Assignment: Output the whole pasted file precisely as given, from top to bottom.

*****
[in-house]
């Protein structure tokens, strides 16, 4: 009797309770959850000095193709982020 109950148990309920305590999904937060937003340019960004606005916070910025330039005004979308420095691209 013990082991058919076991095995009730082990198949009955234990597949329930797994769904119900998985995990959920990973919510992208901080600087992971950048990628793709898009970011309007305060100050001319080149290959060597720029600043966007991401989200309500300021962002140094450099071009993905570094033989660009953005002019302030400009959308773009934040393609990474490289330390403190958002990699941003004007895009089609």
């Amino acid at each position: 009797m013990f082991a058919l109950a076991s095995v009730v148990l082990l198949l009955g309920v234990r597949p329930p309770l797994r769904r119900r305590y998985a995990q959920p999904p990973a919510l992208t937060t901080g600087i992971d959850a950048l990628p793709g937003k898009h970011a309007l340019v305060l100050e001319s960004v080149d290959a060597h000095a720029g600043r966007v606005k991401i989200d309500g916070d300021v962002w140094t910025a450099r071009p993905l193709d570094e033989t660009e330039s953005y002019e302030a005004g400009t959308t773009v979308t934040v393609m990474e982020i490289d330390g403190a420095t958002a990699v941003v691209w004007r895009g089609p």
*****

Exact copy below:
[in-house]
């Protein structure tokens, strides 16, 4: 009797309770959850000095193709982020 109950148990309920305590999904937060937003340019960004606005916070910025330039005004979308420095691209 013990082991058919076991095995009730082990198949009955234990597949329930797994769904119900998985995990959920990973919510992208901080600087992971950048990628793709898009970011309007305060100050001319080149290959060597720029600043966007991401989200309500300021962002140094450099071009993905570094033989660009953005002019302030400009959308773009934040393609990474490289330390403190958002990699941003004007895009089609």
């Amino acid at each position: 009797m013990f082991a058919l109950a076991s095995v009730v148990l082990l198949l009955g309920v234990r597949p329930p309770l797994r769904r119900r305590y998985a995990q959920p999904p990973a919510l992208t937060t901080g600087i992971d959850a950048l990628p793709g937003k898009h970011a309007l340019v305060l100050e001319s960004v080149d290959a060597h000095a720029g600043r966007v606005k991401i989200d309500g916070d300021v962002w140094t910025a450099r071009p993905l193709d570094e033989t660009e330039s953005y002019e302030a005004g400009t959308t773009v979308t934040v393609m990474e982020i490289d330390g403190a420095t958002a990699v941003v691209w004007r895009g089609p």